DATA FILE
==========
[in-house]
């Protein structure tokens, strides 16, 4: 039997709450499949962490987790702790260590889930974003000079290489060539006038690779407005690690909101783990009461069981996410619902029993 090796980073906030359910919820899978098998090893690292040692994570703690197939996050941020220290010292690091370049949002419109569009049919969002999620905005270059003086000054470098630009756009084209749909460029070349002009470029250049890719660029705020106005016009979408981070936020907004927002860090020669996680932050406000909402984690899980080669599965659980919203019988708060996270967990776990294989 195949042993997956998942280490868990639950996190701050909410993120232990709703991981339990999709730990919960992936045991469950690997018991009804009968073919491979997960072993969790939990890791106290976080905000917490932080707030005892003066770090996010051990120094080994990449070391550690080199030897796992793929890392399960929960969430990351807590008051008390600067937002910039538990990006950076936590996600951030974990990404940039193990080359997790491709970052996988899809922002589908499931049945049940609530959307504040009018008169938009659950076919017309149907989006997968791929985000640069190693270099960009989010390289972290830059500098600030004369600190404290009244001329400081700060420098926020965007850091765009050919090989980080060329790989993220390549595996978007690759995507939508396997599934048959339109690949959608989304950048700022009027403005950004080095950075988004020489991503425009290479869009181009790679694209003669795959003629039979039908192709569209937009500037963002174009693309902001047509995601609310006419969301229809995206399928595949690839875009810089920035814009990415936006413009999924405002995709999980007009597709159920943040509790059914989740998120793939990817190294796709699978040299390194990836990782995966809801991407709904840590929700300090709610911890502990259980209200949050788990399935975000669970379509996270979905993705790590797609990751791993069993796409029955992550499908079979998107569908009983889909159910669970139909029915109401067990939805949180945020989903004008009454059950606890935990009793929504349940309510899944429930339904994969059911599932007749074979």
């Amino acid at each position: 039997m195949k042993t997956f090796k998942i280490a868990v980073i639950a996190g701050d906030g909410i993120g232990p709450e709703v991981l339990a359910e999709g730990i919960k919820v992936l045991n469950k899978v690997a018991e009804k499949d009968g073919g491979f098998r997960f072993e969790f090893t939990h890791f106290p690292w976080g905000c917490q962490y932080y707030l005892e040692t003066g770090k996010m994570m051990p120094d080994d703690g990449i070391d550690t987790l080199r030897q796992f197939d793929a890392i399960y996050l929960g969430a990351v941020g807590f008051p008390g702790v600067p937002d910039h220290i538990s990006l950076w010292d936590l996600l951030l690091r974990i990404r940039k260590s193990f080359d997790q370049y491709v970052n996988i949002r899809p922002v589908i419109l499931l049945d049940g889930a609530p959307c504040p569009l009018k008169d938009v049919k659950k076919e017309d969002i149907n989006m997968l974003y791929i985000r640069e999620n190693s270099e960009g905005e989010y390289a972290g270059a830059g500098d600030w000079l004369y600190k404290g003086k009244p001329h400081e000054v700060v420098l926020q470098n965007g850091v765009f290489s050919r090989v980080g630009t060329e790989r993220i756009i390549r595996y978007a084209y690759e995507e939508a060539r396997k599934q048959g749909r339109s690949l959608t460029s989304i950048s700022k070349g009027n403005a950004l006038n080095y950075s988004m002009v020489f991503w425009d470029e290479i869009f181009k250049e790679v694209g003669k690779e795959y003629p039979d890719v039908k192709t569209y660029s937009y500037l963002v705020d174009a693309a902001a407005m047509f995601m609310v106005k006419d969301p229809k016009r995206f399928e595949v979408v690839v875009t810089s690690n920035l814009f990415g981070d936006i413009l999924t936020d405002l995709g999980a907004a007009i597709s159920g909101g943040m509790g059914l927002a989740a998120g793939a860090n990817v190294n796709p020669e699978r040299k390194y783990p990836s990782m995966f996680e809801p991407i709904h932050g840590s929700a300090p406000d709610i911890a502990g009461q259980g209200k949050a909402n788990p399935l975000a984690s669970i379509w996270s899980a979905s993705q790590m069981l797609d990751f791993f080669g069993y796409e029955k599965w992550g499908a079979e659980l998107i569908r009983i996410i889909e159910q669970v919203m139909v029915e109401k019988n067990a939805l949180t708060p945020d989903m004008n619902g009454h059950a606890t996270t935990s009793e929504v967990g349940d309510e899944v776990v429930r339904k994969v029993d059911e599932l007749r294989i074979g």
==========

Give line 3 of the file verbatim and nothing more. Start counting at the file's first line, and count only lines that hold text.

């Amino acid at each position: 039997m195949k042993t997956f090796k998942i280490a868990v980073i639950a996190g701050d906030g909410i993120g232990p709450e709703v991981l339990a359910e999709g730990i919960k919820v992936l045991n469950k899978v690997a018991e009804k499949d009968g073919g491979f098998r997960f072993e969790f090893t939990h890791f106290p690292w976080g905000c917490q962490y932080y707030l005892e040692t003066g770090k996010m994570m051990p120094d080994d703690g990449i070391d550690t987790l080199r030897q796992f197939d793929a890392i399960y996050l929960g969430a990351v941020g807590f008051p008390g702790v600067p937002d910039h220290i538990s990006l950076w010292d936590l996600l951030l690091r974990i990404r940039k260590s193990f080359d997790q370049y491709v970052n996988i949002r899809p922002v589908i419109l499931l049945d049940g889930a609530p959307c504040p569009l009018k008169d938009v049919k659950k076919e017309d969002i149907n989006m997968l974003y791929i985000r640069e999620n190693s270099e960009g905005e989010y390289a972290g270059a830059g500098d600030w000079l004369y600190k404290g003086k009244p001329h400081e000054v700060v420098l926020q470098n965007g850091v765009f290489s050919r090989v980080g630009t060329e790989r993220i756009i390549r595996y978007a084209y690759e995507e939508a060539r396997k599934q048959g749909r339109s690949l959608t460029s989304i950048s700022k070349g009027n403005a950004l006038n080095y950075s988004m002009v020489f991503w425009d470029e290479i869009f181009k250049e790679v694209g003669k690779e795959y003629p039979d890719v039908k192709t569209y660029s937009y500037l963002v705020d174009a693309a902001a407005m047509f995601m609310v106005k006419d969301p229809k016009r995206f399928e595949v979408v690839v875009t810089s690690n920035l814009f990415g981070d936006i413009l999924t936020d405002l995709g999980a907004a007009i597709s159920g909101g943040m509790g059914l927002a989740a998120g793939a860090n990817v190294n796709p020669e699978r040299k390194y783990p990836s990782m995966f996680e809801p991407i709904h932050g840590s929700a300090p406000d709610i911890a502990g009461q259980g209200k949050a909402n788990p399935l975000a984690s669970i379509w996270s899980a979905s993705q790590m069981l797609d990751f791993f080669g069993y796409e029955k599965w992550g499908a079979e659980l998107i569908r009983i996410i889909e159910q669970v919203m139909v029915e109401k019988n067990a939805l949180t708060p945020d989903m004008n619902g009454h059950a606890t996270t935990s009793e929504v967990g349940d309510e899944v776990v429930r339904k994969v029993d059911e599932l007749r294989i074979g």